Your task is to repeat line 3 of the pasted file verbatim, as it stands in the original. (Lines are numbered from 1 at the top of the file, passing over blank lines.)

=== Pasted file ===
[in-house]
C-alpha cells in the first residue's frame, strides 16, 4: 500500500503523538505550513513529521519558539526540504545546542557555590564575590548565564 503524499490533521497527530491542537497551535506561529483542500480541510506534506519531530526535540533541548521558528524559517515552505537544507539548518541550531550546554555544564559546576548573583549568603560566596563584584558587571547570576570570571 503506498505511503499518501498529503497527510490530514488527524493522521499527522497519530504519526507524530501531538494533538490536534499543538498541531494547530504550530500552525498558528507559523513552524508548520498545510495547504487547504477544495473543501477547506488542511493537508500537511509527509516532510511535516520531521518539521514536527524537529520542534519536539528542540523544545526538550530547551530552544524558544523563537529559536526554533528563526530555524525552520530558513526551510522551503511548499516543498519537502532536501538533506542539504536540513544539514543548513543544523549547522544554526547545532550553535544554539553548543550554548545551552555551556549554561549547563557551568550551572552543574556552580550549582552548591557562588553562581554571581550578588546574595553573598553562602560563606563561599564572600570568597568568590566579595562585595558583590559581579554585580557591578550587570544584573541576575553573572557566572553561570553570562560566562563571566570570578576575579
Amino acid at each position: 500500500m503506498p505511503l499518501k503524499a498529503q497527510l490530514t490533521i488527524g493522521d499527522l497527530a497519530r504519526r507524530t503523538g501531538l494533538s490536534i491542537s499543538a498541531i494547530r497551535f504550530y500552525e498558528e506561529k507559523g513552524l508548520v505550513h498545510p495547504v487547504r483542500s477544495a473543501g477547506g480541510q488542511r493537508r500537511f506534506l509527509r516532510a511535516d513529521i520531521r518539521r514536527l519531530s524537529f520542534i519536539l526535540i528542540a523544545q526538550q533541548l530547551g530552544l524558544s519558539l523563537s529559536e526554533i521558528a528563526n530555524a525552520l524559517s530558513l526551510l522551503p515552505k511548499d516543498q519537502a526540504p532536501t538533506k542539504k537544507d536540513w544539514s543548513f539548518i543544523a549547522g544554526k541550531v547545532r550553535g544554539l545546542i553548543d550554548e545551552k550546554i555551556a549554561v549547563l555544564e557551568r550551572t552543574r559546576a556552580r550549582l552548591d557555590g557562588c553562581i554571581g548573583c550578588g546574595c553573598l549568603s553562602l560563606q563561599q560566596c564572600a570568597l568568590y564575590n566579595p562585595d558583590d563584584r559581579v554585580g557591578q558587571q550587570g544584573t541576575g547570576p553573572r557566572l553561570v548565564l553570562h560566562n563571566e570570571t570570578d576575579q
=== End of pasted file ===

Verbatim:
Amino acid at each position: 500500500m503506498p505511503l499518501k503524499a498529503q497527510l490530514t490533521i488527524g493522521d499527522l497527530a497519530r504519526r507524530t503523538g501531538l494533538s490536534i491542537s499543538a498541531i494547530r497551535f504550530y500552525e498558528e506561529k507559523g513552524l508548520v505550513h498545510p495547504v487547504r483542500s477544495a473543501g477547506g480541510q488542511r493537508r500537511f506534506l509527509r516532510a511535516d513529521i520531521r518539521r514536527l519531530s524537529f520542534i519536539l526535540i528542540a523544545q526538550q533541548l530547551g530552544l524558544s519558539l523563537s529559536e526554533i521558528a528563526n530555524a525552520l524559517s530558513l526551510l522551503p515552505k511548499d516543498q519537502a526540504p532536501t538533506k542539504k537544507d536540513w544539514s543548513f539548518i543544523a549547522g544554526k541550531v547545532r550553535g544554539l545546542i553548543d550554548e545551552k550546554i555551556a549554561v549547563l555544564e557551568r550551572t552543574r559546576a556552580r550549582l552548591d557555590g557562588c553562581i554571581g548573583c550578588g546574595c553573598l549568603s553562602l560563606q563561599q560566596c564572600a570568597l568568590y564575590n566579595p562585595d558583590d563584584r559581579v554585580g557591578q558587571q550587570g544584573t541576575g547570576p553573572r557566572l553561570v548565564l553570562h560566562n563571566e570570571t570570578d576575579q